lint warnings

Steven D'Aprano steve+comp.lang.python at pearwood.info
Tue Feb 15 22:25:53 CET 2011


On Tue, 15 Feb 2011 14:32:13 +0000, Duncan Booth wrote:

> <snip>
>> Also, as already shown, the map version is faster.
> 
> In most cases the list comprehension is faster. Try timing it.

For an extremely specialised and minimal definition of "most cases".


> C:\Python27>python.exe lib\timeit.py -s "def double(x): return x*2" -s
> "data=range(10000)" "map(double, data)" 1000 loops, best of 3: 1.82 msec
> per loop
> 
> C:\Python27>python.exe lib\timeit.py -s "def double(x): return x*2" -s
> "data=range(10000)" "[x*2 for x in data]" 1000 loops, best of 3: 879
> usec per loop

You're not comparing apples and apples. Try calling the function double() 
from the list comp, instead of inlining it.

Yes, if you can avoid a function call, list comps are faster than map. 
That's a valuable micro-optimization, although the warning about 
premature optimizations and small efficiencies apply. But the number of 
operations that can be inlined is only a vanishingly small subset of all 
operations you might choose to perform, and in general, map is faster 
than list comps with both C built-ins and pure Python functions.

There's no doubt that list comps are a moderate win for readability and 
speed when you can inline the function as opposed to defining a lambda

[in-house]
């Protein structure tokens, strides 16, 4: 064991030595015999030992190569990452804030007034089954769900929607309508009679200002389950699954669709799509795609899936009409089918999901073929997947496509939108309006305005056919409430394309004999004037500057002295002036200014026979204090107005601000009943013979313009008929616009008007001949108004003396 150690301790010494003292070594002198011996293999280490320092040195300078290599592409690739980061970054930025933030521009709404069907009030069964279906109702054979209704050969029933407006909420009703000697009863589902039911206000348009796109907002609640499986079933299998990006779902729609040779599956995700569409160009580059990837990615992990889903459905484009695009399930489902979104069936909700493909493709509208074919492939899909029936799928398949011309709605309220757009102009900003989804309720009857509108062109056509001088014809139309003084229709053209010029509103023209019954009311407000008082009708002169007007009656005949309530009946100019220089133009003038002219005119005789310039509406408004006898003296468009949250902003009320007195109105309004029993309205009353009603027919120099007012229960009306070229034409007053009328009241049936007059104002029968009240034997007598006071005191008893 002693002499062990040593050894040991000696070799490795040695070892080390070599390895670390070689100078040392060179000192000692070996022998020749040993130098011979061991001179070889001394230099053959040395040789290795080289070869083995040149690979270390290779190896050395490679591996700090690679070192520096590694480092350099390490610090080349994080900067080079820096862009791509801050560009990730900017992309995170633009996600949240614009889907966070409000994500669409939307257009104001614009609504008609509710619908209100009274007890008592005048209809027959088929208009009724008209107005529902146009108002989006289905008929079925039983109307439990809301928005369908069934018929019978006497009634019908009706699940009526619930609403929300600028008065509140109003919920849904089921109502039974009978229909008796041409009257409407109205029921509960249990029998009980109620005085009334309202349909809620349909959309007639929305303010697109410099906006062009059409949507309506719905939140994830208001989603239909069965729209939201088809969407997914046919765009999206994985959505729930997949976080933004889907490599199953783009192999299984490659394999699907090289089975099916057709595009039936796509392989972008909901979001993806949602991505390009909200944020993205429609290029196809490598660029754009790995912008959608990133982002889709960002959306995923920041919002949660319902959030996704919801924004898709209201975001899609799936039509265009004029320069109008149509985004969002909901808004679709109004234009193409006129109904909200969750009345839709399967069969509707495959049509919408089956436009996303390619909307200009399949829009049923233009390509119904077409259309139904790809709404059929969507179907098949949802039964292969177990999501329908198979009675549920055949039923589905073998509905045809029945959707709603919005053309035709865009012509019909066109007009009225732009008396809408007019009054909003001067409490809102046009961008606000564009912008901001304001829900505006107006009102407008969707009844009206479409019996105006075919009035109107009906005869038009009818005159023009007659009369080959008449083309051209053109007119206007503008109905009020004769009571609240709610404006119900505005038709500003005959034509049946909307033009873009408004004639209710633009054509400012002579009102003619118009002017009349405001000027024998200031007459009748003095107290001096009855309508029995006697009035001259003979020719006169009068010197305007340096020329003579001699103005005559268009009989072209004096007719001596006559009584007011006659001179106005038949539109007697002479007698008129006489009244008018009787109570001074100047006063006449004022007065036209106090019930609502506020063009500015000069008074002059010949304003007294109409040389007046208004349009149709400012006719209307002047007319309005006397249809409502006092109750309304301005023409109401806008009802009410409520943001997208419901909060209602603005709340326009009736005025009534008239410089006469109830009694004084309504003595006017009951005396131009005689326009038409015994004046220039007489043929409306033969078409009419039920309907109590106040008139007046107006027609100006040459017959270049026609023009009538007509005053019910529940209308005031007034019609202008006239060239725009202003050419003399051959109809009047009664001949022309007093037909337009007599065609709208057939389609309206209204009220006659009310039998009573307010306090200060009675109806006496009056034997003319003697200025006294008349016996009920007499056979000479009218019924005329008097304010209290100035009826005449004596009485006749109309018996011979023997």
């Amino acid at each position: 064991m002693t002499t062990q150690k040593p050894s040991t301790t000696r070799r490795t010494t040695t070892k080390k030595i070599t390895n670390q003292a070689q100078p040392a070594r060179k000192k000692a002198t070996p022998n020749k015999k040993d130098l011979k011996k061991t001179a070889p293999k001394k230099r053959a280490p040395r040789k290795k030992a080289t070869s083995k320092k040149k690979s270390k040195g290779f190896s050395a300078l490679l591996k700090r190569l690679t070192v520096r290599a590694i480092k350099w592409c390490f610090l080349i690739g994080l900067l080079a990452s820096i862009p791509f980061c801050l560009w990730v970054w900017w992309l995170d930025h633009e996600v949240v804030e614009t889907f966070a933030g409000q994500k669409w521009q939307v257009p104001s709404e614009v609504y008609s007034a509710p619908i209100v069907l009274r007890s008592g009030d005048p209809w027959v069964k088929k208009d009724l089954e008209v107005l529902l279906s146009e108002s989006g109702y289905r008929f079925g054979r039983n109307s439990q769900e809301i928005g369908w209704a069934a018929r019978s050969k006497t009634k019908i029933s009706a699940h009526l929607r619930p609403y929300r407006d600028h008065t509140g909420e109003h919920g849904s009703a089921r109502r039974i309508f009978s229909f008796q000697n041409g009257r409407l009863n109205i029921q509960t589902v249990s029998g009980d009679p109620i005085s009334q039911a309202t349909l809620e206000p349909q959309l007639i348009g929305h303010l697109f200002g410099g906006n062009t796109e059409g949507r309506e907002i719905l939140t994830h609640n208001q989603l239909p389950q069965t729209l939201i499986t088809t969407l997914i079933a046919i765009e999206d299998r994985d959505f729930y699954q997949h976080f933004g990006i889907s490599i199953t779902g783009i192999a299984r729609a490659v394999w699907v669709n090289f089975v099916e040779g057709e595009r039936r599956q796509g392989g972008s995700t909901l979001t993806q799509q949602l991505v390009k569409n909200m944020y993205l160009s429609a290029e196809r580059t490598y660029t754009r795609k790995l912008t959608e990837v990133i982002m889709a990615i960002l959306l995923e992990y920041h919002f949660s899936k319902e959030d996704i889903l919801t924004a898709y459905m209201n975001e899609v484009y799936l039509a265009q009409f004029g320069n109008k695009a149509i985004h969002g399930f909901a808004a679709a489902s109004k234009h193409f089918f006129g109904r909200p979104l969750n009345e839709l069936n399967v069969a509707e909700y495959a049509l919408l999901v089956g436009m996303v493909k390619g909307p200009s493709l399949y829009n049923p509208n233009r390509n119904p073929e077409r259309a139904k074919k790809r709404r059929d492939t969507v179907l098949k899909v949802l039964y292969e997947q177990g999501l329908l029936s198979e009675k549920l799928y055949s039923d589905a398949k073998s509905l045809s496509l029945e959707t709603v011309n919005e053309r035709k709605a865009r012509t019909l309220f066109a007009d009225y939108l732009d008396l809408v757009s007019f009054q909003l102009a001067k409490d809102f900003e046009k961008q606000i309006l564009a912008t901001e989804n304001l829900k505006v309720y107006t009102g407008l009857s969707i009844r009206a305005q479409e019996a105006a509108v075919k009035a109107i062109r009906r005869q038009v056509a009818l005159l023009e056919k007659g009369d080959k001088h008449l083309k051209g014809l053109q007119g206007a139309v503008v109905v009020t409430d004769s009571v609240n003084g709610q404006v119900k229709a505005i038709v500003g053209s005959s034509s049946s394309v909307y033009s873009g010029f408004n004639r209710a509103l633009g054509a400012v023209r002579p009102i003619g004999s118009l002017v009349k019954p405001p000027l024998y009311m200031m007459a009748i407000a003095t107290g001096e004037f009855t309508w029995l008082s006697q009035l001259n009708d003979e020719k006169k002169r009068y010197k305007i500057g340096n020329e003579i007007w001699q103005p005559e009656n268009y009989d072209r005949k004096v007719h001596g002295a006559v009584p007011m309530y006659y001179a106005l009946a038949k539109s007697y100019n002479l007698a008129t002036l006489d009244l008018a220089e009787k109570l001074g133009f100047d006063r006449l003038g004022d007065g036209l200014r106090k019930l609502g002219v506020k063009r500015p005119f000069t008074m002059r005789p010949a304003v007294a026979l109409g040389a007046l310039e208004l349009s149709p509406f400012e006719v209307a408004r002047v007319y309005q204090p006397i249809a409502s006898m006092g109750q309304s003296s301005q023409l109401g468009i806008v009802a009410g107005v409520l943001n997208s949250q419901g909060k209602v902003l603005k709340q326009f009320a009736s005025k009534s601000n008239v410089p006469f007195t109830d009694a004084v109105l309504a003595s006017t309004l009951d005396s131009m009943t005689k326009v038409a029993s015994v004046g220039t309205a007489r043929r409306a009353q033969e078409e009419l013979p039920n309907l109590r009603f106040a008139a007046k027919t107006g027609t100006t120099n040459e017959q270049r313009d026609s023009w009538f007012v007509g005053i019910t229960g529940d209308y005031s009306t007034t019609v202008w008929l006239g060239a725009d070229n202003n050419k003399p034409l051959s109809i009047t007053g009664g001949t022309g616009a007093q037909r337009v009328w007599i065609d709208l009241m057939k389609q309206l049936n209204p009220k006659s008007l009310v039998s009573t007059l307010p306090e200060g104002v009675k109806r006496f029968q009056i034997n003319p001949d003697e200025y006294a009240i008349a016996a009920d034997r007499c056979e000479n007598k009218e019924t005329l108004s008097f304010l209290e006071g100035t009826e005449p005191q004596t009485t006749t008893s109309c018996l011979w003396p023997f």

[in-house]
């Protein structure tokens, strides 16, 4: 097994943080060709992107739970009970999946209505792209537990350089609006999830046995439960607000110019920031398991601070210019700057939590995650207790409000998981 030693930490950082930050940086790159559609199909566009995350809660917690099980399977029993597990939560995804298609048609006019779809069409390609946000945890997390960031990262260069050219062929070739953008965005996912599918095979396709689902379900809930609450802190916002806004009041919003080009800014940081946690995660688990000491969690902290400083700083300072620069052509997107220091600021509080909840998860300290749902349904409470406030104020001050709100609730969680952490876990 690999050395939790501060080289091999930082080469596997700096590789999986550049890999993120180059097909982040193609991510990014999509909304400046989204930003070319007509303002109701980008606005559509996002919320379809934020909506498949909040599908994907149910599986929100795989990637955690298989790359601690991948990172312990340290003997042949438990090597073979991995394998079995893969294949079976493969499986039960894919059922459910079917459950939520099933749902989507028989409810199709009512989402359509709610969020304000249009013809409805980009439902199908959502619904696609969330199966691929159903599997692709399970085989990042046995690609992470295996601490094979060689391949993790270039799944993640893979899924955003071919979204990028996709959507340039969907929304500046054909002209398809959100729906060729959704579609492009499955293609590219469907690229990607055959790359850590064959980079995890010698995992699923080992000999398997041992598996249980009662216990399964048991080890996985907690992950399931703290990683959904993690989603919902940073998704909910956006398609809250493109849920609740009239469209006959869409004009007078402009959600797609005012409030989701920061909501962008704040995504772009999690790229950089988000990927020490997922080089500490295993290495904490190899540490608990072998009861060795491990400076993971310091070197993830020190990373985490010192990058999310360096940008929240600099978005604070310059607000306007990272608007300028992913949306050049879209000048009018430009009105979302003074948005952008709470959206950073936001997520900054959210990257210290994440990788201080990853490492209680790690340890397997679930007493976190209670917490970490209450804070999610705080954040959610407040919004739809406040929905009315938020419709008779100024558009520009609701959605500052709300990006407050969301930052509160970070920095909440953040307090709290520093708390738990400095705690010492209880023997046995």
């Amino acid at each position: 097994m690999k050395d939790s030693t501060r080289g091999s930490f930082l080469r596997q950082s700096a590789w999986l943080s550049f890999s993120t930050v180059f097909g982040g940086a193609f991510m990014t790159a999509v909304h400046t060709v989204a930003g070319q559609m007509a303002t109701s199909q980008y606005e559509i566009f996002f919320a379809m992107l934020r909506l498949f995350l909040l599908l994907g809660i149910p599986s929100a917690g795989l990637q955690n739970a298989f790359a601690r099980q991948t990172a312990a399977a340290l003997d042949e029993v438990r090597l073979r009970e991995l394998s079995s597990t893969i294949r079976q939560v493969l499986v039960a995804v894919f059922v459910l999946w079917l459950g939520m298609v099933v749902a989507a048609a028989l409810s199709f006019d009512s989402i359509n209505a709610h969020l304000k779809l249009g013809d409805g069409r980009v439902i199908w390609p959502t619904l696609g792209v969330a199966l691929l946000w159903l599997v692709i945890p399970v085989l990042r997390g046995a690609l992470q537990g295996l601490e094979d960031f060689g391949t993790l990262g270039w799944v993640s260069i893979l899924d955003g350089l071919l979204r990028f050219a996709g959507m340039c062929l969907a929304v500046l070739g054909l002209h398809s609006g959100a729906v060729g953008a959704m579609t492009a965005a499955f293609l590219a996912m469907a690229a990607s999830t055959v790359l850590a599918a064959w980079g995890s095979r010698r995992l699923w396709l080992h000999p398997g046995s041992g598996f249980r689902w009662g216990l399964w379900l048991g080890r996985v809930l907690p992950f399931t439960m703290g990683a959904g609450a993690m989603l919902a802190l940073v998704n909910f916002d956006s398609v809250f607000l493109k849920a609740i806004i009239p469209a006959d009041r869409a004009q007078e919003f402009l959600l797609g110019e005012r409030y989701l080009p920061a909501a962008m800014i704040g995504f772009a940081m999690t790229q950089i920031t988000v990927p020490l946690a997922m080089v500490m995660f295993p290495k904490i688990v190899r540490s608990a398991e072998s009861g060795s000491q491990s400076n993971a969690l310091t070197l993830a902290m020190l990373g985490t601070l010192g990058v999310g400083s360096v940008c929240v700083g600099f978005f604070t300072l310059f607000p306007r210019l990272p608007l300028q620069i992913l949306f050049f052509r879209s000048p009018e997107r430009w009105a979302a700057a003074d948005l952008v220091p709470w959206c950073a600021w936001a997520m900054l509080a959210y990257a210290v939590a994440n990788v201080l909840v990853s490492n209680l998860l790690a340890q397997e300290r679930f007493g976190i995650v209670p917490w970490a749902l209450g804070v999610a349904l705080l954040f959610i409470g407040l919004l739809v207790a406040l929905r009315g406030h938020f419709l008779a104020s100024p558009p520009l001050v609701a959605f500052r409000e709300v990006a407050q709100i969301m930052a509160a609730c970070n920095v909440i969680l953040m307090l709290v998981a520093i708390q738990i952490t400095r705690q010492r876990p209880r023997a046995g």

inside the map. But otherwise, it's a myth that map is generally slower 
and longer than list comps. It's usually the other way around:

map(function, data)
[function(x) for x in data]

Even in Python3 where map becomes an iterator, it's still shorter:

list(map(function, data))
[function(x) for x in data]

(by two whole characters! Woo hoo, I don't need to upgrade my hard 
drive!!! *wink*)

Conceptually, a map is a single operation. You don't have to think about 
the implementation, namely, "iterate over the sequence, extracting each 
item into a temporary variable, and call the function on that temporary 
variable". You just map the function to the sequence, and don't worry 
about the implementation. I really appreciate that. Sometimes I wish that 
Python would let me write function(data), although given that this would 
be ambiguous, map is the next best thing.


> map is only likely to be faster if you wanted to call a function in both
> cases. If you have an expression that can be inlined you save the
> function call overhead with the list comprehension.

Exactly.


-- 
Steven



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